Earth Hero: Tara Vincenta

Tara Vincenta brings 30 years of experience and leadership to projects from schematic design to construction administration. As Principal and founder of Artemis Landscape Architects, Inc., she is best known for designing award-winning, diverse landscapes. Through her work, she has developed a passion for creating landscapes that allow people to connect, and re-connect, with nature. Drawing inspiration from Earth itself in her creations, Vinenta is a creative visionary with big ideas that have an even greater impact. She is one of our distinguished Earth Heroes.

Meet Tara

Q: You have over 30 years of experience and leadership in designing diverse landscapes. Can you talk about how you first got into this field?

A: From the time I was a child, I always had a deep connection with nature. I spent countless hours in the woods surrounding our family home, exploring, and gathering earthly treasures in my pockets. As I grew up, I excelled in science and the arts and when it came time to think about college and a career, it was my mom who suggested that "Landscape Architecture” might be a good fit for her creative, nature-loving child. At 17, I had no idea what landscape architecture was. As I began to learn more, I was intrigued with the range of possibilities the profession offered—it encompassed my love of both science and the arts. So off I went to SUNY, ESF in Syracuse to pursue my degree and I loved it from the get-go. I did an off-campus study in Japan that has influenced my work profoundly over the years.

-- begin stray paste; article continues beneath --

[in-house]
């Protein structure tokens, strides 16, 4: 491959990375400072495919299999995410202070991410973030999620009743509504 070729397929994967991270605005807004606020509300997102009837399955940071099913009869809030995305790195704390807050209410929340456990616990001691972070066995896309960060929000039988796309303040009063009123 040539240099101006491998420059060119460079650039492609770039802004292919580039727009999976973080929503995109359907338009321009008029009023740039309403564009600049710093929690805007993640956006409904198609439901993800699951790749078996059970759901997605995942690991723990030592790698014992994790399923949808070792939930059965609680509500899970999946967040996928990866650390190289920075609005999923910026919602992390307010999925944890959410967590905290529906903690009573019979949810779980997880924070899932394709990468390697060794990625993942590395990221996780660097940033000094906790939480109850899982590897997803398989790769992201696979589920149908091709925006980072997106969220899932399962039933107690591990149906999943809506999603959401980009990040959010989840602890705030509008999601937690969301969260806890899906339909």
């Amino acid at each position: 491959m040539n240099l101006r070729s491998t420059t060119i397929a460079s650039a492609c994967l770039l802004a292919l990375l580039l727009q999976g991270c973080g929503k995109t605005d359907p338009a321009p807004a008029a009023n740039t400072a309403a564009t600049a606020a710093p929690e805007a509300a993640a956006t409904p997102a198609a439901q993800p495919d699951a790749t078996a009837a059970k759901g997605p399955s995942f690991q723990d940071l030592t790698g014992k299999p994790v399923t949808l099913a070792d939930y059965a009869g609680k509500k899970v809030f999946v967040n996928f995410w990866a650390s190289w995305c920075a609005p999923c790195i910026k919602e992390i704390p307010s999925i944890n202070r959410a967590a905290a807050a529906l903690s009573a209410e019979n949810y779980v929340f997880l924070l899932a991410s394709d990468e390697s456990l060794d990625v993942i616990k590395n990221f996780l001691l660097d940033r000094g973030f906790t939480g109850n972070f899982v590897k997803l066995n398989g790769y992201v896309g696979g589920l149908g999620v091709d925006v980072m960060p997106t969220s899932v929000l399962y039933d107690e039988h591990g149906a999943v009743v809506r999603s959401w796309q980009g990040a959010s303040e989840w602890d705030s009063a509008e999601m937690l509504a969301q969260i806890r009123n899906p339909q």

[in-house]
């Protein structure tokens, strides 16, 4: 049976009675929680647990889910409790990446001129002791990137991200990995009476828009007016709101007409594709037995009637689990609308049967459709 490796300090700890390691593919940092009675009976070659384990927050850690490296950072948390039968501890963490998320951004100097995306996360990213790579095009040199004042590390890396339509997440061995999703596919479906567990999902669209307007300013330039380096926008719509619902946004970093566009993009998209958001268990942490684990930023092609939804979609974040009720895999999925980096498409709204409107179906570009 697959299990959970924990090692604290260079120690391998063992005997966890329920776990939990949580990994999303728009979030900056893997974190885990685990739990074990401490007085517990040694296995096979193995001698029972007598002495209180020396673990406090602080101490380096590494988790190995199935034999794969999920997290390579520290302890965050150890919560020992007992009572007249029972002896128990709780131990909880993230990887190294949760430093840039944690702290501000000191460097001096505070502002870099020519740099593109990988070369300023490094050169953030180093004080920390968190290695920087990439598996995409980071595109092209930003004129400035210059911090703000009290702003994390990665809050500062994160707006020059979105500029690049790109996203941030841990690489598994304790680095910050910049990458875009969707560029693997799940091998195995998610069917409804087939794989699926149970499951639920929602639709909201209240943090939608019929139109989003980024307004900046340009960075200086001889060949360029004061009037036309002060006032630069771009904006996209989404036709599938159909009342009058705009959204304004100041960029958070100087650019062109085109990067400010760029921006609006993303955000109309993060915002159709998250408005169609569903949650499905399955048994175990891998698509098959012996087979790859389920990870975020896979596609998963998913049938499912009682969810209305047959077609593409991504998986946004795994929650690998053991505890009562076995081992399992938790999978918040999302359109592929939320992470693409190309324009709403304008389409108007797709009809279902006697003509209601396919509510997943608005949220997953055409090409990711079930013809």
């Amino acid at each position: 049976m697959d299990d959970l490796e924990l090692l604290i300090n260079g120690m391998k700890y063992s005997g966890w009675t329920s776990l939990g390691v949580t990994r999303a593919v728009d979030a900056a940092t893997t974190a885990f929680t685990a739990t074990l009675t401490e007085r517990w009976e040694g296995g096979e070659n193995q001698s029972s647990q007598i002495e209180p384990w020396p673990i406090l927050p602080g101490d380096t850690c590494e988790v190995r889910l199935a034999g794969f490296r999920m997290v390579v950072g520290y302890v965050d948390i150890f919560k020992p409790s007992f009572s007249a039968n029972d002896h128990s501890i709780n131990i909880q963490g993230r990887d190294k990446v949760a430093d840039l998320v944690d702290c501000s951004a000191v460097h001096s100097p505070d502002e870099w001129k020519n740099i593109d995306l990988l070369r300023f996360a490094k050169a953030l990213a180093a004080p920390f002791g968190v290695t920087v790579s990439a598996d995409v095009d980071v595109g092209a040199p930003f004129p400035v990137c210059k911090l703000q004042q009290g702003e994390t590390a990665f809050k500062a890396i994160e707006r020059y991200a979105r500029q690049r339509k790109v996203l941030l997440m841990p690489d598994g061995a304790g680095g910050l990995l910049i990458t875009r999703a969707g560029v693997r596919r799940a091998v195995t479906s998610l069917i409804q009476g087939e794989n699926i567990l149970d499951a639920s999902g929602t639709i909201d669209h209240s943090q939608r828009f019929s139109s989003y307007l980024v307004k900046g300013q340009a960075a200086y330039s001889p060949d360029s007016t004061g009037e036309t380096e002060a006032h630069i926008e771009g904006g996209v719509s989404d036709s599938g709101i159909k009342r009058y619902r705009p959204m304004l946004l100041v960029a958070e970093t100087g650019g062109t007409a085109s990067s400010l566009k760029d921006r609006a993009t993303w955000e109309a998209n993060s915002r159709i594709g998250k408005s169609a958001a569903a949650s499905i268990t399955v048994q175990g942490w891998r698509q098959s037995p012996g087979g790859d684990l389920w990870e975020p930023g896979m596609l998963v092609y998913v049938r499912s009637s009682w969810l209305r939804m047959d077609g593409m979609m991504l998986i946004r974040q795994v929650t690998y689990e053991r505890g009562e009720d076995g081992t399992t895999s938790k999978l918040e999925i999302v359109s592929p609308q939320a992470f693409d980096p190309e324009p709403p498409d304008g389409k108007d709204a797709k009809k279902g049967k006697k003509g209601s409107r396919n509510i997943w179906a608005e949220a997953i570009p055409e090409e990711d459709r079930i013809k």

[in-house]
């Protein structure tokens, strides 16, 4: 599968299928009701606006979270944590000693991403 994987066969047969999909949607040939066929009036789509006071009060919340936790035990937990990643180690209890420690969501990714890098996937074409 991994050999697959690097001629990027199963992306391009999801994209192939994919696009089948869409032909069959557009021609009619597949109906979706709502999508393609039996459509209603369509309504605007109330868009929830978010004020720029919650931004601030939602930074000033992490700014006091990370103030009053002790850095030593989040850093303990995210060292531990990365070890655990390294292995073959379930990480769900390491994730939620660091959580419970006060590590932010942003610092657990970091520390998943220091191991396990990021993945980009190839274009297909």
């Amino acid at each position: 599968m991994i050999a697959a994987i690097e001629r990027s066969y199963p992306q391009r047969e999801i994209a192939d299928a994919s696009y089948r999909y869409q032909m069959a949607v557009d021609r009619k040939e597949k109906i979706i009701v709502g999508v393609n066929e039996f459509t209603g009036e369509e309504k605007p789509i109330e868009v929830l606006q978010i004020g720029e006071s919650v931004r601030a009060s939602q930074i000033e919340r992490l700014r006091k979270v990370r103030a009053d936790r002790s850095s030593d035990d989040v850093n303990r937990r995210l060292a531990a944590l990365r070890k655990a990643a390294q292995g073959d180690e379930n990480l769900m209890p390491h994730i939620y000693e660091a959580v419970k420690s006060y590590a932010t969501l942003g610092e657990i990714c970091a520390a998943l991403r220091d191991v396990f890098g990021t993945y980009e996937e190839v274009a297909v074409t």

Q: You started your career out west in Colorado and are now located in Connecticut. How have these varying landscapes impacted the way you see or appreciate the Earth?

A: The Western United States has a wide-open expansive feeling, compared with the more enclosed feeling of the deciduous forests of the Northeast where I was raised. My very first job out of college was for a planning firm, working on large-scale corridor studies in Northern Montana. I spent countless hours driving the vast, wide-open spaces of the northern plains. And while I enjoyed this experience, I knew my passion was designing landscapes at a smaller scale—places for people to connect with nature. So, I moved on to Denver, Colorado, and worked on a wide variety of built projects—gaining valuable knowledge about the importance of native and drought tolerant plants. This I learned was vital in a water conscious area. Earth is an astoundingly beautiful place. There are so many places, countries, and cultures I have visited that offer inspiration in all my design work. Wherever I travel, I always find the local botanical garden, as I am a plant woman at heart, and love learning about the native species of an area.